\begin{equation} \label{p1}
\| w_h \|^2_{L^2(0, 1)} \leq \| w'_h \|^2_{L^2(0, 1)}+ 2| w_h(0) |^2.
\end{equation}
Multiplying (\ref{w}) by $\overline{w_h}$ and integrating by
parts over $[0, 1]$,
\begin{eqnarray}
\lefteqn{\int_0^1 | w'_h|^2 - h^2 \int_0^1
k_1^2 | w_h|^2 + i h ( k_{12} | w_h(0)|^2 + k_{11} | w_h(1)|^2) }\nonumber\\
&=& \int_0^1 0(h^m) \overline{w}_h
+ 0(h^m) \overline{w}_h(0)+ 0(h^m) \overline{w}_h(1)\,. \label{f2}
\end{eqnarray}
Taking the imaginary part of (\ref{f2}) yields that
\[
| w_h(0)| +| w_h(1)| \leq C \Bigr( h^{m -1} + h^{\frac{m-1}{2}}
\| w_h \|^{1/2}_{L^2(0, 1)} \Bigr)\,,
\]
where the constant $C$ independent of $h$.
By taking the real part of (\ref{f2}) and using Poincar\'e's inequality
(\ref{p1}), we arrive at
\[
\| w'_h \|_{L^2(0, 1)} \leq C \Bigr( h^{m} \| w_h \|_{L^2(0, 1)}
+ h^{2 m -1} \Bigr).
\]
Combining the above estimates for $\| w'_h \|_{L^2(0, 1)}$
and $| w_h(0)|$ together with (\ref{p1}), we obtain
\[
\| w_h \|_{L^2(0, 1)} \leq C h^{m-1} \mbox { and }
\| w'_h \|_{L^2(0, 1)} \leq C h^{m -\frac{1}{2}},
\]
which completes the proof. \hfill $\Box$ \smallskip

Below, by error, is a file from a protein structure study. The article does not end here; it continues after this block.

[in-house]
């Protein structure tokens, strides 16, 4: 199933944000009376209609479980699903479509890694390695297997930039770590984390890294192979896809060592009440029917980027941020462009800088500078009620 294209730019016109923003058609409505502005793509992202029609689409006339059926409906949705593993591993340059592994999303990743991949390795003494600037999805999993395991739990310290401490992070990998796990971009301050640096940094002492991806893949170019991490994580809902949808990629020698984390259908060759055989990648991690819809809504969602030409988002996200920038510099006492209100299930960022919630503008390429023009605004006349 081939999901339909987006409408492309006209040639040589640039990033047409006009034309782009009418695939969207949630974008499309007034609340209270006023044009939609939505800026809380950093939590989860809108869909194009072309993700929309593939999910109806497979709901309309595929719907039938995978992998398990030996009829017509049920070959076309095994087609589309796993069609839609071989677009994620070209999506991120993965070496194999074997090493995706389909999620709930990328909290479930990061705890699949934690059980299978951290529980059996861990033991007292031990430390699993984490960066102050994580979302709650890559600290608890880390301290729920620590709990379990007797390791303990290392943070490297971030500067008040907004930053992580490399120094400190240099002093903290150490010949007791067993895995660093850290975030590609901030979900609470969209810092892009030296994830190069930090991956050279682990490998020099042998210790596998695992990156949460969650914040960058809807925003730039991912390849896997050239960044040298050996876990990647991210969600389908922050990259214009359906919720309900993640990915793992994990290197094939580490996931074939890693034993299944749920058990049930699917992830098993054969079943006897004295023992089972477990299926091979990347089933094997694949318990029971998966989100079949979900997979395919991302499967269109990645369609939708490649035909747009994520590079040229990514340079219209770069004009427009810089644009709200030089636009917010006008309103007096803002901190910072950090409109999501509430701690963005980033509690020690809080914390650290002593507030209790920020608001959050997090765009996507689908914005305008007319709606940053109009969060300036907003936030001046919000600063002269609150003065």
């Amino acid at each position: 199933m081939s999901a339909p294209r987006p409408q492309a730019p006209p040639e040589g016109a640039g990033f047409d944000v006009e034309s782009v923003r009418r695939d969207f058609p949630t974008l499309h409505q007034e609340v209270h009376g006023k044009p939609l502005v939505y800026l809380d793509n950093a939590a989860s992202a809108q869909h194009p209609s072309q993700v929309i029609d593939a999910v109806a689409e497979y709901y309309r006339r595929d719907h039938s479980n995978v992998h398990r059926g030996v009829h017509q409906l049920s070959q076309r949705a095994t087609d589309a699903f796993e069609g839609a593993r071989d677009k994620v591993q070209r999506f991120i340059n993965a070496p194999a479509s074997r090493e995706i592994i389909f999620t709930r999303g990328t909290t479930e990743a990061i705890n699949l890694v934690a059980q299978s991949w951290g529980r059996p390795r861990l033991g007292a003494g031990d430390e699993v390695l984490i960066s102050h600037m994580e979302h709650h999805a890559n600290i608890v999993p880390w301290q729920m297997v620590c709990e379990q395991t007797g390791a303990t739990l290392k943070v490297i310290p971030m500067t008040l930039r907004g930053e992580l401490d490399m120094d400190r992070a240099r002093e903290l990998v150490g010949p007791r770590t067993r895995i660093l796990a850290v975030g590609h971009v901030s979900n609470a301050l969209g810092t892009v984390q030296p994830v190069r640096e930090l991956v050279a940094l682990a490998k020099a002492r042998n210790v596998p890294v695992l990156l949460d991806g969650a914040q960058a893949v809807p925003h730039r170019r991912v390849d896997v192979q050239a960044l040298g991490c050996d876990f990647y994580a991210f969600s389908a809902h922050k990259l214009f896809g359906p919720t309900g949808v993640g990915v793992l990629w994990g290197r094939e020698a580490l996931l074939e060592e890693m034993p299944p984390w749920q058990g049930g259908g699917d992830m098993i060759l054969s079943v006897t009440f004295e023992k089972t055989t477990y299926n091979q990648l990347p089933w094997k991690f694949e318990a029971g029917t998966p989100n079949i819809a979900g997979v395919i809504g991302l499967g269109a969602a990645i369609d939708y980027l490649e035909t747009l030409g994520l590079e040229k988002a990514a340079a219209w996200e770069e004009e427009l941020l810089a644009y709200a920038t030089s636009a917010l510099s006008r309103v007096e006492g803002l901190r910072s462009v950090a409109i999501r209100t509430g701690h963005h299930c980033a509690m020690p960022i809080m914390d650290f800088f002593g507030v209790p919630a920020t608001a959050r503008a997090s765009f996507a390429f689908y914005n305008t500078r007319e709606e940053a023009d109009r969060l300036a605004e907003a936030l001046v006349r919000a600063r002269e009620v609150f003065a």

The next result is useful in our well-posedness study of the model.
The proof, which is essentially identical to that of Lemma \ref{l1}, is
omitted here.
\begin{lemma}
\label{ww}
Let $w_h$ be defined as the solution of the boundary-value problem
\begin{eqnarray}
&w_h'' + k_1^2\,h^2 w_h = h^2 \, f \quad \mbox{in } (0, 1)\,, &\nonumber\\
&w_h'(0) - i k_{12} h w_h(0) = 0\,, &\label{w0}\\
&w_h'(1) + i k_{11} h w_h(1) = 0\,,&\nonumber
\end{eqnarray}
where $f \in L^2(0, 1)$.
Then there is a positive constant $C$
independent of $h$, such that
\begin{equation} \label{es23}
\| w_h \|_{H^1(0, 1)} \leq C\,h\, \| f\|_{L^2(0, 1)}.
\end{equation}
\end{lemma}
We now present a well-posedness
result for the boundary-value problem (\ref{1})-(\ref{2}).
\begin{theorem} \label{t1}
There is a constant $h_0 > 0$, such that for any $ 0 < h < h_0$, Problem
(\ref{1})-(\ref{2}) admits a unique solution $(u_h, v_h)$
in $H^1(0, 1) \times H^1(0, 1)$.
\end{theorem}
\paragraph{Remark 4.1.} This existence and uniqueness result was first
established by Bao
and Dobson in \cite{bd1} for an arbitrary $h$ but sufficiently small
nonlinear susceptibilities, {\em i.e.},
\[\|\chi_1 \|_{L^{\infty}(0, 1)} \|\chi_2 \|_{L^{\infty}(0, 1)}
<< 1\;.\]
\paragraph{Proof.} For the sake of completeness, we sketch the proof here.
Following \cite{bd1}, the result is proved by the fixed point theorem.
Let $ w_h $ be defined by
\begin{equation} \label{defw}
w_h = u_h - \frac{2 k_{11} u^{in}}{ k_{12} + k_{11}}
e^{i (k_{11} - k_{12})h} e^{i k_{12} h y}.
\end{equation}
Denote
\[
f_h = \frac{2 k_{11} u^{in}}{ k_{12} + k_{11}}
e^{i (k_{11} - k_{12})h} e^{i k_{12} h y}\,.
\]
It is easy to verify that